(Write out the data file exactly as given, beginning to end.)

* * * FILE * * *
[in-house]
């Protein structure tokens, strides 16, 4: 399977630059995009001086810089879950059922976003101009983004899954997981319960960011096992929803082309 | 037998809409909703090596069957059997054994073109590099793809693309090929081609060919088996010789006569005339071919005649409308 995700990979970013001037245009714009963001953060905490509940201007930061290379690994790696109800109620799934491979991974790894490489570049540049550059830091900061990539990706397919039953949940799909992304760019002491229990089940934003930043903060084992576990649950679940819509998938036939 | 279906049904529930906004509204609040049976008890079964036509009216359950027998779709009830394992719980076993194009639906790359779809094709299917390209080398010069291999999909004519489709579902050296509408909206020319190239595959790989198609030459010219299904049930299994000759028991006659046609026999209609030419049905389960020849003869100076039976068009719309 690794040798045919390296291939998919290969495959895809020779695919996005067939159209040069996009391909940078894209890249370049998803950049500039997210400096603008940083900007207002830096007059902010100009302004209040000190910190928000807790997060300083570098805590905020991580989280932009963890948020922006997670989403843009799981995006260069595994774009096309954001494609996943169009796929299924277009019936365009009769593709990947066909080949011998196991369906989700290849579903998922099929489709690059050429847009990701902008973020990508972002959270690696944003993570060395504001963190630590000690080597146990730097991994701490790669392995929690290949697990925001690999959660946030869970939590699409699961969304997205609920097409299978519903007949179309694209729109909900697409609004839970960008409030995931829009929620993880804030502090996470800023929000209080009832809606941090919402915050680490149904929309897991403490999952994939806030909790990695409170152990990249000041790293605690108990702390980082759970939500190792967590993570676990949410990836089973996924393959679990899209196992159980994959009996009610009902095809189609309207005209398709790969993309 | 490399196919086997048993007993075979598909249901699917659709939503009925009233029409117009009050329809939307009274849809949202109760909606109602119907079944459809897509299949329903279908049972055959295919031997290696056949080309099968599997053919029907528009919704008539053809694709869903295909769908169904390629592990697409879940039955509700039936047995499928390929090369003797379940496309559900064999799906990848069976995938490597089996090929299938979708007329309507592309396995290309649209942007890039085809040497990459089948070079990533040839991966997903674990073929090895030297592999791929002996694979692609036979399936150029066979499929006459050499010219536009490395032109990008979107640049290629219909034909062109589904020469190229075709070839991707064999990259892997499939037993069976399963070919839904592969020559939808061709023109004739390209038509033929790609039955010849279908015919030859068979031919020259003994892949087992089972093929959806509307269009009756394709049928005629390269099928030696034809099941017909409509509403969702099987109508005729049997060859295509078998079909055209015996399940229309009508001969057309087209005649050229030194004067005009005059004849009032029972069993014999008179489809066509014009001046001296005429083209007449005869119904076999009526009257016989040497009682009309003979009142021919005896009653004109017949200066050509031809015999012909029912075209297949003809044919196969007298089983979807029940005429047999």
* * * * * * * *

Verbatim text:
[in-house]
């Protein structure tokens, strides 16, 4: 399977630059995009001086810089879950059922976003101009983004899954997981319960960011096992929803082309 | 037998809409909703090596069957059997054994073109590099793809693309090929081609060919088996010789006569005339071919005649409308 995700990979970013001037245009714009963001953060905490509940201007930061290379690994790696109800109620799934491979991974790894490489570049540049550059830091900061990539990706397919039953949940799909992304760019002491229990089940934003930043903060084992576990649950679940819509998938036939 | 279906049904529930906004509204609040049976008890079964036509009216359950027998779709009830394992719980076993194009639906790359779809094709299917390209080398010069291999999909004519489709579902050296509408909206020319190239595959790989198609030459010219299904049930299994000759028991006659046609026999209609030419049905389960020849003869100076039976068009719309 690794040798045919390296291939998919290969495959895809020779695919996005067939159209040069996009391909940078894209890249370049998803950049500039997210400096603008940083900007207002830096007059902010100009302004209040000190910190928000807790997060300083570098805590905020991580989280932009963890948020922006997670989403843009799981995006260069595994774009096309954001494609996943169009796929299924277009019936365009009769593709990947066909080949011998196991369906989700290849579903998922099929489709690059050429847009990701902008973020990508972002959270690696944003993570060395504001963190630590000690080597146990730097991994701490790669392995929690290949697990925001690999959660946030869970939590699409699961969304997205609920097409299978519903007949179309694209729109909900697409609004839970960008409030995931829009929620993880804030502090996470800023929000209080009832809606941090919402915050680490149904929309897991403490999952994939806030909790990695409170152990990249000041790293605690108990702390980082759970939500190792967590993570676990949410990836089973996924393959679990899209196992159980994959009996009610009902095809189609309207005209398709790969993309 | 490399196919086997048993007993075979598909249901699917659709939503009925009233029409117009009050329809939307009274849809949202109760909606109602119907079944459809897509299949329903279908049972055959295919031997290696056949080309099968599997053919029907528009919704008539053809694709869903295909769908169904390629592990697409879940039955509700039936047995499928390929090369003797379940496309559900064999799906990848069976995938490597089996090929299938979708007329309507592309396995290309649209942007890039085809040497990459089948070079990533040839991966997903674990073929090895030297592999791929002996694979692609036979399936150029066979499929006459050499010219536009490395032109990008979107640049290629219909034909062109589904020469190229075709070839991707064999990259892997499939037993069976399963070919839904592969020559939808061709023109004739390209038509033929790609039955010849279908015919030859068979031919020259003994892949087992089972093929959806509307269009009756394709049928005629390269099928030696034809099941017909409509509403969702099987109508005729049997060859295509078998079909055209015996399940229309009508001969057309087209005649050229030194004067005009005059004849009032029972069993014999008179489809066509014009001046001296005429083209007449005869119904076999009526009257016989040497009682009309003979009142021919005896009653004109017949200066050509031809015999012909029912075209297949003809044919196969007298089983979807029940005429047999």